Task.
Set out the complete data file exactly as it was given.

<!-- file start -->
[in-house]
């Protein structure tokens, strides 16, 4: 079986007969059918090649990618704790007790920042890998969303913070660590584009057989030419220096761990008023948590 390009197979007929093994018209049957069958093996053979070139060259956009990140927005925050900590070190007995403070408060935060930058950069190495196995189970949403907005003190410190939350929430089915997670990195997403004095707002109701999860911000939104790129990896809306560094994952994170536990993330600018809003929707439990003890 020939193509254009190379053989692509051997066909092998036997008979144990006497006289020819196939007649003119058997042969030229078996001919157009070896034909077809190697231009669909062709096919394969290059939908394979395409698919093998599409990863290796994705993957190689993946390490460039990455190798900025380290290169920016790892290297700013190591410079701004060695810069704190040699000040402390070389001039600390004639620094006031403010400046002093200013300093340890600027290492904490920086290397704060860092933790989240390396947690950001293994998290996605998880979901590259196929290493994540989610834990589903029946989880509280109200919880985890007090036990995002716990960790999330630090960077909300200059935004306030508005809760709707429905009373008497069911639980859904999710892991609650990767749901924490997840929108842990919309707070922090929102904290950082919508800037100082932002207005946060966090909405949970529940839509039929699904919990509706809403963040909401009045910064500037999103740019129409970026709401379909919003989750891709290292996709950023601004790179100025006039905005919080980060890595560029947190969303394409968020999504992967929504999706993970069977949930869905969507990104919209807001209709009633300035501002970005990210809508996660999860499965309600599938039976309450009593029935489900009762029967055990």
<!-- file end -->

[in-house]
């Protein structure tokens, strides 16, 4: 079986007969059918090649990618704790007790920042890998969303913070660590584009057989030419220096761990008023948590 390009197979007929093994018209049957069958093996053979070139060259956009990140927005925050900590070190007995403070408060935060930058950069190495196995189970949403907005003190410190939350929430089915997670990195997403004095707002109701999860911000939104790129990896809306560094994952994170536990993330600018809003929707439990003890 020939193509254009190379053989692509051997066909092998036997008979144990006497006289020819196939007649003119058997042969030229078996001919157009070896034909077809190697231009669909062709096919394969290059939908394979395409698919093998599409990863290796994705993957190689993946390490460039990455190798900025380290290169920016790892290297700013190591410079701004060695810069704190040699000040402390070389001039600390004639620094006031403010400046002093200013300093340890600027290492904490920086290397704060860092933790989240390396947690950001293994998290996605998880979901590259196929290493994540989610834990589903029946989880509280109200919880985890007090036990995002716990960790999330630090960077909300200059935004306030508005809760709707429905009373008497069911639980859904999710892991609650990767749901924490997840929108842990919309707070922090929102904290950082919508800037100082932002207005946060966090909405949970529940839509039929699904919990509706809403963040909401009045910064500037999103740019129409970026709401379909919003989750891709290292996709950023601004790179100025006039905005919080980060890595560029947190969303394409968020999504992967929504999706993970069977949930869905969507990104919209807001209709009633300035501002970005990210809508996660999860499965309600599938039976309450009593029935489900009762029967055990």